Page:Popular Science Monthly Volume 55.djvu/880

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858

POPULAR SCIENCE MONTHLY.

ite is given by E. G. Acheson in the June issue of the Journal of the Franklin Institute. In the year 1779 Karl Wilhelm Scheele, a young apothecary in the town of Köping, Sweden, discovered that graphite was an individual compound. It had up to this time been confounded with molybdenum sulphide. In 1800 Mackenzie definitely added graphite to the carbon group by showing that, on burning, it yielded the same amount of carbon dioxide as an equal amount of charcoal and diamond. Graphite in a more or less pure state is quite freely distributed over the earth, but only in a few places is it found under conditions of purity, quantity, ease of mining, refining, and transportation to market that permit of a profitable business being made of it. Statistics for the last six years (1890-'95) show an average yearly production of 56,994 short tons. The countries contributing to the supply were Austria, Ceylon, Germany, Italy, United States, Canada, Japan, India, Russia, Great Britain, and Spain. Great differences exist in the structure and purity of the graphites furnished from the various mines. There are two general forms—the crystalline and the amorphous. The product of the Ceylon mines is crystalline of great purity, analyzing in some cases over ninety-nine per cent carbon, while that of the Barrowdale mines is amorphous and also very pure. The chief impurity in graphite is iron. It is probable that the first use made of graphite was as a writing substance. The first account we have of its employment for this purpose is contained in the writings of Conrad Gessner on Fossils, published in 1565. Its present uses include the manufacture of pencils, crucibles, stove-polish, foundry-facing, paint, motor and dynamo brushes, anti-friction compounds, electrodes for electro-metallurgical work, conducting surfaces in electrotyping, and covering the surfaces of powder grains. For most of these purposes it is used in the natural impure state. The mining and manufacture of graphite into articles of commerce give employment to thousands of people. The mines of Ceylon alone, when working to their full capacity, employ about twenty-four thousand men, women, and children. The rapid increase in the use of graphite has led to considerable discussion in recent years regarding the possibility of its commercial manufacture. It has been made in a number of different ways in the laboratory, all, however, depending on the same fundamental principle—viz., the liberation of the carbon from some one of its chemical compounds, under conditions which prevent its reassociation with the same or other elements. Mr. Acheson, who has been working for several years in an endeavor to devise a commercially successful process of manufacture, found, somewhere back in 1893, that graphite was formed in the carborundum (electric) furnaces of the Carborundum Company of Niagara Falls. Since then he has been following up this clew, and now believes that "the only commercial way to make graphite is by breaking up a carbide by the action of heat." A building for its manufacture in this way, by the use of the electric furnace, is now in course of erection at Niagara Falls.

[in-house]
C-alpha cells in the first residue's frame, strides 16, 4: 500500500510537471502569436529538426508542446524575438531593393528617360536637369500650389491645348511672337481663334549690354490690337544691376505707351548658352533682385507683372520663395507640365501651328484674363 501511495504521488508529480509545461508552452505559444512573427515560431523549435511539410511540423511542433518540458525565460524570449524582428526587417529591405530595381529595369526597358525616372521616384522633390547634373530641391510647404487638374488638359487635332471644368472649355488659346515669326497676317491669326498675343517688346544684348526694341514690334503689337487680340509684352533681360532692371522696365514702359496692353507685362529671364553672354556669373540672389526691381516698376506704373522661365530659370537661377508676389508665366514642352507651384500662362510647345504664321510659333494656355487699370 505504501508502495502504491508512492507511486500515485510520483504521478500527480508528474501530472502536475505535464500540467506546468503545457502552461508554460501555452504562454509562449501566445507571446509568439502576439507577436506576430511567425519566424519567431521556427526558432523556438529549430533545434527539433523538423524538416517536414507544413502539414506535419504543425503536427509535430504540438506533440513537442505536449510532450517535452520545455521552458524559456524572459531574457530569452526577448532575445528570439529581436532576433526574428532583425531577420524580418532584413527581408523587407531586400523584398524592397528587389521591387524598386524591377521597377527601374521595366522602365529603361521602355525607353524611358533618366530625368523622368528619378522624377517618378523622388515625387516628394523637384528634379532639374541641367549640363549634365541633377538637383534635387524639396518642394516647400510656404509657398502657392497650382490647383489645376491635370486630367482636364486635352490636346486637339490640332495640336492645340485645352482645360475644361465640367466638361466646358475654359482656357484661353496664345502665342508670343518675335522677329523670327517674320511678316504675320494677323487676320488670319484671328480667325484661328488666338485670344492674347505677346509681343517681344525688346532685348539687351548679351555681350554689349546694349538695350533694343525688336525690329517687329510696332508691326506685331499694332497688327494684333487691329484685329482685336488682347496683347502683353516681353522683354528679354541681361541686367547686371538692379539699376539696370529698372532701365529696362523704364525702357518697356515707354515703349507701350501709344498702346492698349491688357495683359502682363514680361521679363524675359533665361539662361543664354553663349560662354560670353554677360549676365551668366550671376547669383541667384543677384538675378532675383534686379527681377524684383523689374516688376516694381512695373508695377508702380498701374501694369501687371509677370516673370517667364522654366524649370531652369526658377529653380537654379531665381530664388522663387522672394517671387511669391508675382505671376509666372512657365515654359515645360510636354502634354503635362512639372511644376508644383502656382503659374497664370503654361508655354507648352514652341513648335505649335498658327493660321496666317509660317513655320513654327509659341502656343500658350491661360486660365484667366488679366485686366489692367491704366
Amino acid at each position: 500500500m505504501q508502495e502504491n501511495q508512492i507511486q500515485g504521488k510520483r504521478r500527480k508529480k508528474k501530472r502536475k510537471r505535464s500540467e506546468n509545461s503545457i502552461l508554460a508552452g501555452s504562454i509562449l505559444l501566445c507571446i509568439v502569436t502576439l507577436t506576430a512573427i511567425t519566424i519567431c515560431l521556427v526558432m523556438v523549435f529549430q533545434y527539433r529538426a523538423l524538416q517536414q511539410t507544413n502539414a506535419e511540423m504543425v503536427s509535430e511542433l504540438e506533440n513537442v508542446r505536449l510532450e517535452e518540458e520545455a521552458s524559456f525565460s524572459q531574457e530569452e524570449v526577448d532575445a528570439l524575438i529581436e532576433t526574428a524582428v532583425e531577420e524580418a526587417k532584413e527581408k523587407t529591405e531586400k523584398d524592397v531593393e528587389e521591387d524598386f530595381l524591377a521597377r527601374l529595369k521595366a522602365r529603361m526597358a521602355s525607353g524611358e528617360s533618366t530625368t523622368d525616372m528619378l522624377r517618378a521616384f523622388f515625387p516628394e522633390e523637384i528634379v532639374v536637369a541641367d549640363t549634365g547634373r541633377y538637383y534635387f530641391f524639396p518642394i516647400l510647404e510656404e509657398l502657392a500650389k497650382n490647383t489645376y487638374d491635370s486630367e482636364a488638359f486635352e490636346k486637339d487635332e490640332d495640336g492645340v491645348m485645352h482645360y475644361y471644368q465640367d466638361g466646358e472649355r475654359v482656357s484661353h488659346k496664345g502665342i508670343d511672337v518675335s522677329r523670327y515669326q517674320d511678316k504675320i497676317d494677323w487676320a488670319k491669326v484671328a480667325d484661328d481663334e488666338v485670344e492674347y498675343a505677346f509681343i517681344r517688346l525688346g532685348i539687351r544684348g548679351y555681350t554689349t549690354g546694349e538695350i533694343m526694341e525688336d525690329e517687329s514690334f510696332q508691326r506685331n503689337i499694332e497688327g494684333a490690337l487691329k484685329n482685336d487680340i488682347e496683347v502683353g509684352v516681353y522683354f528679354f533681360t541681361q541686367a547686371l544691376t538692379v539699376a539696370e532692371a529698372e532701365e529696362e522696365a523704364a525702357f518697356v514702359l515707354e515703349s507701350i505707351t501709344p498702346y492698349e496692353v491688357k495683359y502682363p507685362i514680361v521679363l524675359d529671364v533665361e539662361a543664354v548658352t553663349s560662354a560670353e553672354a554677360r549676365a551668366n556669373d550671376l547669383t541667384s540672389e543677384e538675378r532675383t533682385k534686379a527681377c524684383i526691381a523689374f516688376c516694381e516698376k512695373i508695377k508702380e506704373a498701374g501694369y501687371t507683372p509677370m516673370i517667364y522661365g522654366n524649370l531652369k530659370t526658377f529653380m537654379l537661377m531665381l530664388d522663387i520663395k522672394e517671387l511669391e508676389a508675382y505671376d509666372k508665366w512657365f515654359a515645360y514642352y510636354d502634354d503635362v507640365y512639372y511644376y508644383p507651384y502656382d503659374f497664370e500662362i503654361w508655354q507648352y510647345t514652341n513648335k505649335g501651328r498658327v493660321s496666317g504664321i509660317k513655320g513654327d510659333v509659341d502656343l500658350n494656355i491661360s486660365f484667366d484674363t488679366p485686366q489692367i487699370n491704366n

Commercial Education in England.[1]—It is only of comparatively late years that the Government has had anything to do with the education of the people. For some centuries back all English education was practically controlled by our two ancient universities—Oxford and Cambridge. They decided what subjects were to be taught, and how they were to be taught. The control they exercised over our English schools was an indirect one, but it was none the less effectual. The schools themselves were, like the universities, independent of Government, or, indeed, of any control. The principal of these are known as "public schools," though the term "public" has of late years also been applied to the public elementary schools. These are nearly all developments of ancient foundations. Winchester, founded in the fourteenth century, and Westminster, in the sixteenth, grew up under the shadows of great religious houses; Eton was established in the fifteenth century by the monarch, close to his own palace at Windsor; Harrow, which dates from the sixteenth century, is the most important example of the most numerous class of all privately


  1. From a paper read by Sir H. T. Wood, at the International Congress, on Technical Education, at Venice, May, 1809.